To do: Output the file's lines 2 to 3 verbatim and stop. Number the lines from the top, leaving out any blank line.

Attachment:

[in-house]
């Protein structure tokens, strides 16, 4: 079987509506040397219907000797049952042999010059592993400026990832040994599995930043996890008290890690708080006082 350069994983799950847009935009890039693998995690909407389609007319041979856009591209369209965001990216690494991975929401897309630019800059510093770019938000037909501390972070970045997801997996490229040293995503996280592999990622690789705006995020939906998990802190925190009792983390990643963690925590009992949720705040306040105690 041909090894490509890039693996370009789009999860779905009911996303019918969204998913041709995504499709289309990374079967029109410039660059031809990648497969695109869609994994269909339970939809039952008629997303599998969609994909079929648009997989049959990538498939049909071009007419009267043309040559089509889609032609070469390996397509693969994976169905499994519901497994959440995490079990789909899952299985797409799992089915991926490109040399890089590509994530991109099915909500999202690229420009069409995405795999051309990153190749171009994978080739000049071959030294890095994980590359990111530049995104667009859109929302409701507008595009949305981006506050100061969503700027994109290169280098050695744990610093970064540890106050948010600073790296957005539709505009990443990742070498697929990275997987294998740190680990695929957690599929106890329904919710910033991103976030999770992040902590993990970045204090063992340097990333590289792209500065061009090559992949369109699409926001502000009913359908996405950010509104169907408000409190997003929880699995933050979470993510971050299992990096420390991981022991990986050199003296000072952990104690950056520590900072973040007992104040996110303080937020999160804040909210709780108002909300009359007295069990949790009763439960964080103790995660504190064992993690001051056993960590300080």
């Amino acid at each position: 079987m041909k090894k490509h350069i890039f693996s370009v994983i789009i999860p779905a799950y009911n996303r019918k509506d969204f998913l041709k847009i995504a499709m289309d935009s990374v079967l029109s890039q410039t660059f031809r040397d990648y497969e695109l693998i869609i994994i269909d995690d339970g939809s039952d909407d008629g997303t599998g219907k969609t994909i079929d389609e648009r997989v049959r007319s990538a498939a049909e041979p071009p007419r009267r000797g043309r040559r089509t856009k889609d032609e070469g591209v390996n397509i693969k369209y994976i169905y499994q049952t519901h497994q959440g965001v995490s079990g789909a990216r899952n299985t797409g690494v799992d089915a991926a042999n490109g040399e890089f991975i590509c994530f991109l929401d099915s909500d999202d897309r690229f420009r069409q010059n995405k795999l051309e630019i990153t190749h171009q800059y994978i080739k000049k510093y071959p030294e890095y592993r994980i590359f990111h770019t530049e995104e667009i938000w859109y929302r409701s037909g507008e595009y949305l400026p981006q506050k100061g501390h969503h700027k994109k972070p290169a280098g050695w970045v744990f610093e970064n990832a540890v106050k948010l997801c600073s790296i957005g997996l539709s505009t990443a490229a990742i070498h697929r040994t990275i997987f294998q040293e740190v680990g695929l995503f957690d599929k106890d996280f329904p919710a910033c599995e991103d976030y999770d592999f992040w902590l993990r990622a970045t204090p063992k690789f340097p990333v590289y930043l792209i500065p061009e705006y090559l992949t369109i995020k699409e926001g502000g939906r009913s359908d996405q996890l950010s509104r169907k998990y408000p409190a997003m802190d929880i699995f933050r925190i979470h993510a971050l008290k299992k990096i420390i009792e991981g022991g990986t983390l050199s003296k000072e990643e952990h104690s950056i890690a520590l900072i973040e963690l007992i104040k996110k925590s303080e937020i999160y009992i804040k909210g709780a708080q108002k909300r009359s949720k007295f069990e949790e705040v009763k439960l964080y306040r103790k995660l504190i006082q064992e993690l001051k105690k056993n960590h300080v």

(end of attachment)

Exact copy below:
């Protein structure tokens, strides 16, 4: 079987509506040397219907000797049952042999010059592993400026990832040994599995930043996890008290890690708080006082 350069994983799950847009935009890039693998995690909407389609007319041979856009591209369209965001990216690494991975929401897309630019800059510093770019938000037909501390972070970045997801997996490229040293995503996280592999990622690789705006995020939906998990802190925190009792983390990643963690925590009992949720705040306040105690 041909090894490509890039693996370009789009999860779905009911996303019918969204998913041709995504499709289309990374079967029109410039660059031809990648497969695109869609994994269909339970939809039952008629997303599998969609994909079929648009997989049959990538498939049909071009007419009267043309040559089509889609032609070469390996397509693969994976169905499994519901497994959440995490079990789909899952299985797409799992089915991926490109040399890089590509994530991109099915909500999202690229420009069409995405795999051309990153190749171009994978080739000049071959030294890095994980590359990111530049995104667009859109929302409701507008595009949305981006506050100061969503700027994109290169280098050695744990610093970064540890106050948010600073790296957005539709505009990443990742070498697929990275997987294998740190680990695929957690599929106890329904919710910033991103976030999770992040902590993990970045204090063992340097990333590289792209500065061009090559992949369109699409926001502000009913359908996405950010509104169907408000409190997003929880699995933050979470993510971050299992990096420390991981022991990986050199003296000072952990104690950056520590900072973040007992104040996110303080937020999160804040909210709780108002909300009359007295069990949790009763439960964080103790995660504190064992993690001051056993960590300080």
């Amino acid at each position: 079987m041909k090894k490509h350069i890039f693996s370009v994983i789009i999860p779905a799950y009911n996303r019918k509506d969204f998913l041709k847009i995504a499709m289309d935009s990374v079967l029109s890039q410039t660059f031809r040397d990648y497969e695109l693998i869609i994994i269909d995690d339970g939809s039952d909407d008629g997303t599998g219907k969609t994909i079929d389609e648009r997989v049959r007319s990538a498939a049909e041979p071009p007419r009267r000797g043309r040559r089509t856009k889609d032609e070469g591209v390996n397509i693969k369209y994976i169905y499994q049952t519901h497994q959440g965001v995490s079990g789909a990216r899952n299985t797409g690494v799992d089915a991926a042999n490109g040399e890089f991975i590509c994530f991109l929401d099915s909500d999202d897309r690229f420009r069409q010059n995405k795999l051309e630019i990153t190749h171009q800059y994978i080739k000049k510093y071959p030294e890095y592993r994980i590359f990111h770019t530049e995104e667009i938000w859109y929302r409701s037909g507008e595009y949305l400026p981006q506050k100061g501390h969503h700027k994109k972070p290169a280098g050695w970045v744990f610093e970064n990832a540890v106050k948010l997801c600073s790296i957005g997996l539709s505009t990443a490229a990742i070498h697929r040994t990275i997987f294998q040293e740190v680990g695929l995503f957690d599929k106890d996280f329904p919710a910033c599995e991103d976030y999770d592999f992040w902590l993990r990622a970045t204090p063992k690789f340097p990333v590289y930043l792209i500065p061009e705006y090559l992949t369109i995020k699409e926001g502000g939906r009913s359908d996405q996890l950010s509104r169907k998990y408000p409190a997003m802190d929880i699995f933050r925190i979470h993510a971050l008290k299992k990096i420390i009792e991981g022991g990986t983390l050199s003296k000072e990643e952990h104690s950056i890690a520590l900072i973040e963690l007992i104040k996110k925590s303080e937020i999160y009992i804040k909210g709780a708080q108002k909300r009359s949720k007295f069990e949790e705040v009763k439960l964080y306040r103790k995660l504190i006082q064992e993690l001051k105690k056993n960590h300080v």